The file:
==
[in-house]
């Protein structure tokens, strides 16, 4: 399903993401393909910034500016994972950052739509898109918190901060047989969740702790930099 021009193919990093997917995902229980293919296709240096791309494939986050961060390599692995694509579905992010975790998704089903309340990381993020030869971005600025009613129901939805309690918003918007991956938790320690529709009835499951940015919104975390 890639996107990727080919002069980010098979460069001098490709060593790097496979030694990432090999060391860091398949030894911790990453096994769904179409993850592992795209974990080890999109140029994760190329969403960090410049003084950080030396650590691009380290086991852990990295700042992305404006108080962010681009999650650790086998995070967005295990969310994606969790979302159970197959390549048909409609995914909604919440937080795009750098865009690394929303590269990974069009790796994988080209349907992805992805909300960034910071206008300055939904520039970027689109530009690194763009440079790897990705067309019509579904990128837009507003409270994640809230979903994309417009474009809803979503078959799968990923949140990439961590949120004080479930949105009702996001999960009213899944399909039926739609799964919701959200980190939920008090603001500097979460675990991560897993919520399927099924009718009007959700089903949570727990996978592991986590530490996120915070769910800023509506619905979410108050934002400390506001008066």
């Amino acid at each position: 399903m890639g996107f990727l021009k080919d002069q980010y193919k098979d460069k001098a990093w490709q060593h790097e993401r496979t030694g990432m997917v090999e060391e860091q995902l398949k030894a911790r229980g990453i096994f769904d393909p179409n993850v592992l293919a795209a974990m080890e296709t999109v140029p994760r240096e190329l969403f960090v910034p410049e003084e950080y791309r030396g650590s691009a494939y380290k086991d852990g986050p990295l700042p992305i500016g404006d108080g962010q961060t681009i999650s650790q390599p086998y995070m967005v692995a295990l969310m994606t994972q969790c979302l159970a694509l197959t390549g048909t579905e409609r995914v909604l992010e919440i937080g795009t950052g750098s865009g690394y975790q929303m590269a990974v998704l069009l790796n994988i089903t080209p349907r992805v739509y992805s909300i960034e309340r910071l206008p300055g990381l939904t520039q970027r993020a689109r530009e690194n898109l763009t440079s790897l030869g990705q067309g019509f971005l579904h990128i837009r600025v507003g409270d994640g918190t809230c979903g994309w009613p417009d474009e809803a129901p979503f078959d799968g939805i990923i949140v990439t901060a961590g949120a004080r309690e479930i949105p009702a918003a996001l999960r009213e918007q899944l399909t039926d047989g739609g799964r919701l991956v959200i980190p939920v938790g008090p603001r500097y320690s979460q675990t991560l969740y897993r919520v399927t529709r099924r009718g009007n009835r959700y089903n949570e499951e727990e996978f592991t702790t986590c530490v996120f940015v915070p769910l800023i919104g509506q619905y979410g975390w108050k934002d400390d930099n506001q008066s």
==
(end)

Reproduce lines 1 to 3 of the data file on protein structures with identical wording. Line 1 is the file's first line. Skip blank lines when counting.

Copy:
[in-house]
């Protein structure tokens, strides 16, 4: 399903993401393909910034500016994972950052739509898109918190901060047989969740702790930099 021009193919990093997917995902229980293919296709240096791309494939986050961060390599692995694509579905992010975790998704089903309340990381993020030869971005600025009613129901939805309690918003918007991956938790320690529709009835499951940015919104975390 890639996107990727080919002069980010098979460069001098490709060593790097496979030694990432090999060391860091398949030894911790990453096994769904179409993850592992795209974990080890999109140029994760190329969403960090410049003084950080030396650590691009380290086991852990990295700042992305404006108080962010681009999650650790086998995070967005295990969310994606969790979302159970197959390549048909409609995914909604919440937080795009750098865009690394929303590269990974069009790796994988080209349907992805992805909300960034910071206008300055939904520039970027689109530009690194763009440079790897990705067309019509579904990128837009507003409270994640809230979903994309417009474009809803979503078959799968990923949140990439961590949120004080479930949105009702996001999960009213899944399909039926739609799964919701959200980190939920008090603001500097979460675990991560897993919520399927099924009718009007959700089903949570727990996978592991986590530490996120915070769910800023509506619905979410108050934002400390506001008066």
């Amino acid at each position: 399903m890639g996107f990727l021009k080919d002069q980010y193919k098979d460069k001098a990093w490709q060593h790097e993401r496979t030694g990432m997917v090999e060391e860091q995902l398949k030894a911790r229980g990453i096994f769904d393909p179409n993850v592992l293919a795209a974990m080890e296709t999109v140029p994760r240096e190329l969403f960090v910034p410049e003084e950080y791309r030396g650590s691009a494939y380290k086991d852990g986050p990295l700042p992305i500016g404006d108080g962010q961060t681009i999650s650790q390599p086998y995070m967005v692995a295990l969310m994606t994972q969790c979302l159970a694509l197959t390549g048909t579905e409609r995914v909604l992010e919440i937080g795009t950052g750098s865009g690394y975790q929303m590269a990974v998704l069009l790796n994988i089903t080209p349907r992805v739509y992805s909300i960034e309340r910071l206008p300055g990381l939904t520039q970027r993020a689109r530009e690194n898109l763009t440079s790897l030869g990705q067309g019509f971005l579904h990128i837009r600025v507003g409270d994640g918190t809230c979903g994309w009613p417009d474009e809803a129901p979503f078959d799968g939805i990923i949140v990439t901060a961590g949120a004080r309690e479930i949105p009702a918003a996001l999960r009213e918007q899944l399909t039926d047989g739609g799964r919701l991956v959200i980190p939920v938790g008090p603001r500097y320690s979460q675990t991560l969740y897993r919520v399927t529709r099924r009718g009007n009835r959700y089903n949570e499951e727990e996978f592991t702790t986590c530490v996120f940015v915070p769910l800023i919104g509506q619905y979410g975390w108050k934002d400390d930099n506001q008066s």